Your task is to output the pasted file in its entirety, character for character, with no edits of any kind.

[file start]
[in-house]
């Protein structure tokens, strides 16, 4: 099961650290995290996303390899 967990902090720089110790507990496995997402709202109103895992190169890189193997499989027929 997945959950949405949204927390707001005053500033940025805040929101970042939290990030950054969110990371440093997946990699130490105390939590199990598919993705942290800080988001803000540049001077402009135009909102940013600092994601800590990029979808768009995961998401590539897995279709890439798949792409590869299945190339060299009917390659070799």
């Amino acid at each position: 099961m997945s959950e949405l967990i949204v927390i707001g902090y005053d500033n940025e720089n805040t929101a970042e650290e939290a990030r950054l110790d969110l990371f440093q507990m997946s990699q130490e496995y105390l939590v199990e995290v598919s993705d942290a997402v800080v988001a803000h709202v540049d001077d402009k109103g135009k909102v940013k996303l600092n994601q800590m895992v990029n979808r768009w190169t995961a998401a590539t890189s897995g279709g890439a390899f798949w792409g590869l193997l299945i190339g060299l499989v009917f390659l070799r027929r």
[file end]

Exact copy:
[in-house]
């Protein structure tokens, strides 16, 4: 099961650290995290996303390899 967990902090720089110790507990496995997402709202109103895992190169890189193997499989027929 997945959950949405949204927390707001005053500033940025805040929101970042939290990030950054969110990371440093997946990699130490105390939590199990598919993705942290800080988001803000540049001077402009135009909102940013600092994601800590990029979808768009995961998401590539897995279709890439798949792409590869299945190339060299009917390659070799």
């Amino acid at each position: 099961m997945s959950e949405l967990i949204v927390i707001g902090y005053d500033n940025e720089n805040t929101a970042e650290e939290a990030r950054l110790d969110l990371f440093q507990m997946s990699q130490e496995y105390l939590v199990e995290v598919s993705d942290a997402v800080v988001a803000h709202v540049d001077d402009k109103g135009k909102v940013k996303l600092n994601q800590m895992v990029n979808r768009w190169t995961a998401a590539t890189s897995g279709g890439a390899f798949w792409g590869l193997l299945i190339g060299l499989v009917f390659l070799r027929r």